Today’s mantra: Imperfection is not only frugal, it’s also liberating.
Today’s action: Acknowledge, and embrace, your imperfections. My favorite way of doing this is by making a list of all the things in my life that aren’t perfect, but that make me happy anyway.
Luckily, I learned long ago that I could never be a perfectionist because I don’t do things perfect enough and I would drive myself crazy trying to achieve perfection. I can’t cut a straight line or a circle for that matter, and I’m klutzy so I’m more likely to break or spill something than to create something perfect. I’m smart, but not perfect score smart. Maybe I could have been, but I wanted more fun out of life.
I’ve definitely become more of a “good enough” person. I value accuracy and efficiency, and if adding more steps doesn’t add to the value or accuracy, then I’m not going to do them. That’s how I’ve managed to be a highly accurate and speedy lab analyst. I can do my day’s work in half a day. Which has pros and cons.
I think the value comes from progress, not perfection. Doing a little better than we did last time. Saying “no” to the cookie, not snapping back when someone snaps at us and putting that money in savings, rather than spending it on time wasters. We won’t be perfect, especially not at first, but if we do a little better each day, we’ll be amazed at the progress we’ve made when we look back at where we were a year or more ago. Just take it one step at a time.
Learning to embrace imperfection is half the fun when getting used things. I have a fridge that doesn’t match the rest of my appliances, but the price was right ($0). I’ve thought about spray painting it to match, but I don’t care enough. None of my furniture matches, but the prices were also right there (again, $0).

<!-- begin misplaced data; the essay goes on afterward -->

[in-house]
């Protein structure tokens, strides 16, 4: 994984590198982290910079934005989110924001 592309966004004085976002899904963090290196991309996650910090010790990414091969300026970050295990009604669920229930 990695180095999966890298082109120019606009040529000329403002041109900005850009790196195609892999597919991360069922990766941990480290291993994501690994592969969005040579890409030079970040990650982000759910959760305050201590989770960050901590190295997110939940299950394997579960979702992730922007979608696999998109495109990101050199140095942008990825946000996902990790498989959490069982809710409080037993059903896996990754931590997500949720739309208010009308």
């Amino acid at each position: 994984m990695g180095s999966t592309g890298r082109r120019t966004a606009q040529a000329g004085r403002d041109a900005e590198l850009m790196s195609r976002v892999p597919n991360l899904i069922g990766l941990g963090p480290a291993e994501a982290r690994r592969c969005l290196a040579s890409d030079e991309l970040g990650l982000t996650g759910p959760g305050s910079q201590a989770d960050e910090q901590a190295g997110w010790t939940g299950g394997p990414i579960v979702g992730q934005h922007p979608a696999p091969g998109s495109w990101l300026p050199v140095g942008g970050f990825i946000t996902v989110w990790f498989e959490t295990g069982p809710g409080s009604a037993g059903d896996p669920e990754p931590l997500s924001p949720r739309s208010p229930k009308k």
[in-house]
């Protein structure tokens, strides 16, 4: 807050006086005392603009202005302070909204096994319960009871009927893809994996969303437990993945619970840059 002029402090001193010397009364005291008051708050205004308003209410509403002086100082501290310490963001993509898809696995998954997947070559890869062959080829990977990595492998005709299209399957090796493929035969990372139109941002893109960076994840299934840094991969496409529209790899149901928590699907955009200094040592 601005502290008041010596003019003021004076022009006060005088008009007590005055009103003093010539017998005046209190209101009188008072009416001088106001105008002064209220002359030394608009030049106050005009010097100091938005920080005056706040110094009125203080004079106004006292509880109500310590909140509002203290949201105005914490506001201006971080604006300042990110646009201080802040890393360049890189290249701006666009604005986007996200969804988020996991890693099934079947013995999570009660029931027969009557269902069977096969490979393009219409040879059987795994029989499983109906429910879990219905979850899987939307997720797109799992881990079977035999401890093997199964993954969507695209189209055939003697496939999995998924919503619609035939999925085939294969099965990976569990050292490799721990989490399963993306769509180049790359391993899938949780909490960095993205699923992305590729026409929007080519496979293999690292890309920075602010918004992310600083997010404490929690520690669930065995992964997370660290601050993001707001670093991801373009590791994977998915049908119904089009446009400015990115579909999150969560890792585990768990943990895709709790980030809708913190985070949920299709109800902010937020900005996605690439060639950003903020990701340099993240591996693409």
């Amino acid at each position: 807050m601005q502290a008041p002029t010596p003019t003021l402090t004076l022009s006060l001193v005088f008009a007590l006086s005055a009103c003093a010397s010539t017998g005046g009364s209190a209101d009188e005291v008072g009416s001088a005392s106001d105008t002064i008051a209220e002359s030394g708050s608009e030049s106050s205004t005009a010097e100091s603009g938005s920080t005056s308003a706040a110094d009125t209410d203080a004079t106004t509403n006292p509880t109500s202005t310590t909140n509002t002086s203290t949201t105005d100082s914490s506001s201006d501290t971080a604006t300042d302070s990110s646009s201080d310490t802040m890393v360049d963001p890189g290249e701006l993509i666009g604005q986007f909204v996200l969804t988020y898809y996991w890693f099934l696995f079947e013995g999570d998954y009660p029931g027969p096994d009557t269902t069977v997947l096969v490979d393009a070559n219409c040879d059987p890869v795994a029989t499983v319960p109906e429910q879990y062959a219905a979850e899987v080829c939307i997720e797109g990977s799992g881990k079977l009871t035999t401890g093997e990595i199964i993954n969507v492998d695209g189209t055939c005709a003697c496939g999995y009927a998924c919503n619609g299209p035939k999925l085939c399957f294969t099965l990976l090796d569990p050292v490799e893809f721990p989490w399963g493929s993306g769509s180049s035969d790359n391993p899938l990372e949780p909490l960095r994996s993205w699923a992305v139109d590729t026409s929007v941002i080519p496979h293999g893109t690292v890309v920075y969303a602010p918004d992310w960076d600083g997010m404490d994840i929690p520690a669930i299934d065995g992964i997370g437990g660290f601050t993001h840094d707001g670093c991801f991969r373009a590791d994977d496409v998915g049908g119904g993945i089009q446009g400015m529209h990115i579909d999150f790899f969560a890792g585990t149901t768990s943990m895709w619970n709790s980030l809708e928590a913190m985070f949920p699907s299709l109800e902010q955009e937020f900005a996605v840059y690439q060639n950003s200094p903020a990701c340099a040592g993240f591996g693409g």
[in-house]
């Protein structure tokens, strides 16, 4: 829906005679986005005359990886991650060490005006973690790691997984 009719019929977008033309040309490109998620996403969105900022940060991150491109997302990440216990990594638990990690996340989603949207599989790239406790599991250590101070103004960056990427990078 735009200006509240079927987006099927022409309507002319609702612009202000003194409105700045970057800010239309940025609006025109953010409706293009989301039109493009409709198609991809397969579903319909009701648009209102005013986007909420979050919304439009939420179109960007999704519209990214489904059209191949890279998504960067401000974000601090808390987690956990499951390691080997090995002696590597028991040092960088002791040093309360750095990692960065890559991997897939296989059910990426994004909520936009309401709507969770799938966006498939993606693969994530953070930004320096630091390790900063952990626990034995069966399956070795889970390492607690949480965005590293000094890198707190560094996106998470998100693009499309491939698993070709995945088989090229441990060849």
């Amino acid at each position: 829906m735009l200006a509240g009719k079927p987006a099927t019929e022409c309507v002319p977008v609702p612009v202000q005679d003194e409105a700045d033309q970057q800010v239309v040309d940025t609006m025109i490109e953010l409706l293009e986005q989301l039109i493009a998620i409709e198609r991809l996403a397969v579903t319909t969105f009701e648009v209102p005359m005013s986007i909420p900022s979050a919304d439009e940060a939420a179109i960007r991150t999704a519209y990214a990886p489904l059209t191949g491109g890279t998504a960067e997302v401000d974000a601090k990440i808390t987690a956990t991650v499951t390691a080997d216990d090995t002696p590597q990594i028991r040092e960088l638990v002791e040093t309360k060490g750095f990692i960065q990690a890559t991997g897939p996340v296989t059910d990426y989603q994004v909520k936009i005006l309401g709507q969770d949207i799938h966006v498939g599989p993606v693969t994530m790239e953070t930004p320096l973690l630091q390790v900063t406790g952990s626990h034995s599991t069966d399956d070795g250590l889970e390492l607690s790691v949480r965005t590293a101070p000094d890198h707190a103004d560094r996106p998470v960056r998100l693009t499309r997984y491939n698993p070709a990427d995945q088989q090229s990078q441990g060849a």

My grandma passed away shortly after I bought my house, so I inherited all her furniture I needed. Is it my style? Not necessarily. Do I love it? Absolutely. My coffee table was made by my grandpa and I’ve seen some of the other furniture pieces in my dad’s childhood home videos- how cool is that?
My bookshelves are IKEA leftovers from my aunt. I painted them and they’re still going strong. My desk and chair were from my dad’s home office. The chair has a fun quirk where it’ll lower if you lean on it just right. It’s slightly annoying, but not annoying enough to justify buying a new one. It’s also fraying a bit, but since it’s already fraying, I don’t worry when the pets paw at it to get my attention.
Having used, imperfect things also makes them easier to give up. My lovely cat brought in a live mouse a couple month ago and though she finally caught and killed it a month later, I discovered a few weeks ago that the mouse had taken up residence in my grandma’s couch at some point. It was so much easier to say, “nope” and take the couch to the dump, knowing that I hadn’t put any money into it. I would have been much harder to do that if I’d spent $500+ on it.
What are imperfect things in your own life? Does it make you feel deprived? Or have you learned to embrace them?